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Home News Los Angeles Sees Floods, Gets Ready for More

Los Angeles Sees Floods, Gets Ready for More


As I write this, the aging infrastructure of the Los Angeles County flood control system is seeing its limits tested. Built in 1915, the massive system of ditches is supposed to route mud, rain, and debris out of streets and into steel and cement traps that feed drainpipes into the Pacific.

Massive storms have hit Southern California in the last few days with more expected Wednesday evening. So far the region has seen wind gusts as high as 80 MPH, with hail, sleet, waterspouts, tornadoes, and torrential thunderstorms that have led to flooding and mudslides, particularly in the Long Beach and Orange County areas.

Los Angeles Mayor Antonio Villaraigosa has urged Southern Californians to avoid unnecessary travel, as road conditions are very dangerous, due to high winds, flooding and mudflows.


Of greatest concern to authorities are the communities near the San Gabriel Mountains where much of the flood control system is centered. Between Big Tujunga Canyon and Altadena, flood control crews are unjamming mud, debris and sludge from the area’s 30 catch basins to keep the storm flow steady into the Pacific. The fear however, is that they could become overwhelmed, especially since vegetation still has yet to recover from last year’s wildfires and have created the worst mud flows in California history.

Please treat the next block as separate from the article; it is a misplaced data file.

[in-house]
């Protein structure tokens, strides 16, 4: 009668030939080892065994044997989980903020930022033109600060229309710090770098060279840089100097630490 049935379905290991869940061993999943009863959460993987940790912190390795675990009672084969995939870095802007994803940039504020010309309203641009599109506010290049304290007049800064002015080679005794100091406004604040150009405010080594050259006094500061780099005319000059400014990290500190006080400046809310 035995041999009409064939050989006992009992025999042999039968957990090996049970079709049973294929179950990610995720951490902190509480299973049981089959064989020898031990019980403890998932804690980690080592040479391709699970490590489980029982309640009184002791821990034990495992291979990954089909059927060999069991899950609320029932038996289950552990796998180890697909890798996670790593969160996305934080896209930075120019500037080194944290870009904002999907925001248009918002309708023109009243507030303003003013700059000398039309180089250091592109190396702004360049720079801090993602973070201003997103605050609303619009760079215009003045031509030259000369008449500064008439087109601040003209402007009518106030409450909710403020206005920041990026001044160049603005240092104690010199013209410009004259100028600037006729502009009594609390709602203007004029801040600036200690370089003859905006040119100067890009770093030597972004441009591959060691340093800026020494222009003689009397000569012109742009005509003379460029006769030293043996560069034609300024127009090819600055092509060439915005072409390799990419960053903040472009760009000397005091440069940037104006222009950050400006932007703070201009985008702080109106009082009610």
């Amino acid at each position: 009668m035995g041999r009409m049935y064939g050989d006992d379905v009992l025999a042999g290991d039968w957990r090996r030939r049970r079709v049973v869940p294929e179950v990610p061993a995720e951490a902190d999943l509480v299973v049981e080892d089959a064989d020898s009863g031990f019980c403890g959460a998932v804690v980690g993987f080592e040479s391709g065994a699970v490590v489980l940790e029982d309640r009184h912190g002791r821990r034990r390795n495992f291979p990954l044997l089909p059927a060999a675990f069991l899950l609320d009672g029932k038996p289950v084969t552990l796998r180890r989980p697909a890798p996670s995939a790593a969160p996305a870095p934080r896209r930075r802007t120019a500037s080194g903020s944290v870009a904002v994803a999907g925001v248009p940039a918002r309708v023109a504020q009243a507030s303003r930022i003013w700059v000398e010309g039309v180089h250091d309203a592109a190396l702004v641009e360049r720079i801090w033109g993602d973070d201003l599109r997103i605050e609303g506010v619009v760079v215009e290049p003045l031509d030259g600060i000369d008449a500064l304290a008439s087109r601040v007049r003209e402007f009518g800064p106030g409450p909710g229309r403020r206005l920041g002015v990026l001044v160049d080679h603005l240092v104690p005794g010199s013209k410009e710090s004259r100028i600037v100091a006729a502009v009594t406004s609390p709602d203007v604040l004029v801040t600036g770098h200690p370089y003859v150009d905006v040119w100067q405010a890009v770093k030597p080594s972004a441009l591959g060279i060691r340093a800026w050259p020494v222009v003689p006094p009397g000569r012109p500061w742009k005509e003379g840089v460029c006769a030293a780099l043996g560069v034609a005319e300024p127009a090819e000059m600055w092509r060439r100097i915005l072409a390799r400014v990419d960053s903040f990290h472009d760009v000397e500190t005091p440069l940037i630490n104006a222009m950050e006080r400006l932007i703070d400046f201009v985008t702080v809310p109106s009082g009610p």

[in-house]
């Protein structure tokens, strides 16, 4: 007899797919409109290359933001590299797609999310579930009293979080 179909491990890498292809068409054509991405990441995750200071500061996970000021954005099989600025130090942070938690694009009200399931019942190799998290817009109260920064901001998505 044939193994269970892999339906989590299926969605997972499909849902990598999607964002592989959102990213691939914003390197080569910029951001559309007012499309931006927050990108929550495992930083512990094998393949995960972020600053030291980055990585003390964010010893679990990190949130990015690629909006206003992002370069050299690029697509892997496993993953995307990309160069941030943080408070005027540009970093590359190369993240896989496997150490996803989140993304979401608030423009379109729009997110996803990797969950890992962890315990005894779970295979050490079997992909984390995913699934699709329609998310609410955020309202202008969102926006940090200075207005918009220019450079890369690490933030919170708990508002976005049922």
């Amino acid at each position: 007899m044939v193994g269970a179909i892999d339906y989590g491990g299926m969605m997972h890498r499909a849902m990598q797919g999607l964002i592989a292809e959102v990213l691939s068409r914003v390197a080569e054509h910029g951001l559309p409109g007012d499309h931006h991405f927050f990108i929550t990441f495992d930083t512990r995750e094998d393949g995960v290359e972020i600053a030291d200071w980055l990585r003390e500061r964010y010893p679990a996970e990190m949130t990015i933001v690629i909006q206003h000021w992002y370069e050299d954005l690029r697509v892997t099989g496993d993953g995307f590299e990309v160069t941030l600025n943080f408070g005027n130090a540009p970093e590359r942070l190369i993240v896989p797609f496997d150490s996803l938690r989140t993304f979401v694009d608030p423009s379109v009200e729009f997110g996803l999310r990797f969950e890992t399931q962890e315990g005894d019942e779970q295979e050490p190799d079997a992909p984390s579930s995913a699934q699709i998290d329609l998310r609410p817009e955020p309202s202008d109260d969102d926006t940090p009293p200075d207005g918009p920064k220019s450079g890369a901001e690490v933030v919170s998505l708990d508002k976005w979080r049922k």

Folks, this is real. If you live in Southern California and you are lucky enough to still have power and read this, please listen to the mayor and stay at home. Understand that any area at this point may be asked to evacuate. With water rescue teams set up along the LA River, and expecting the worst, this could even mean places like Sherman Oaks or downtown Los Angeles.

More storms are coming soon, but right now, you have a chance to prepare if you aren’t ready. I’m going to ask the questions that need to be asked if you have not done so already:

Do you have at least three days of food and water in your home?

Do you have transportation if you are asked to evacuate?

Are there concerns you might have for family or neighbors with special needs, such as people with mobility issues, or small children?

Please address these things while you can, and otherwise, I ask that you tune in to local radio or television so that you can monitor events as they happen.



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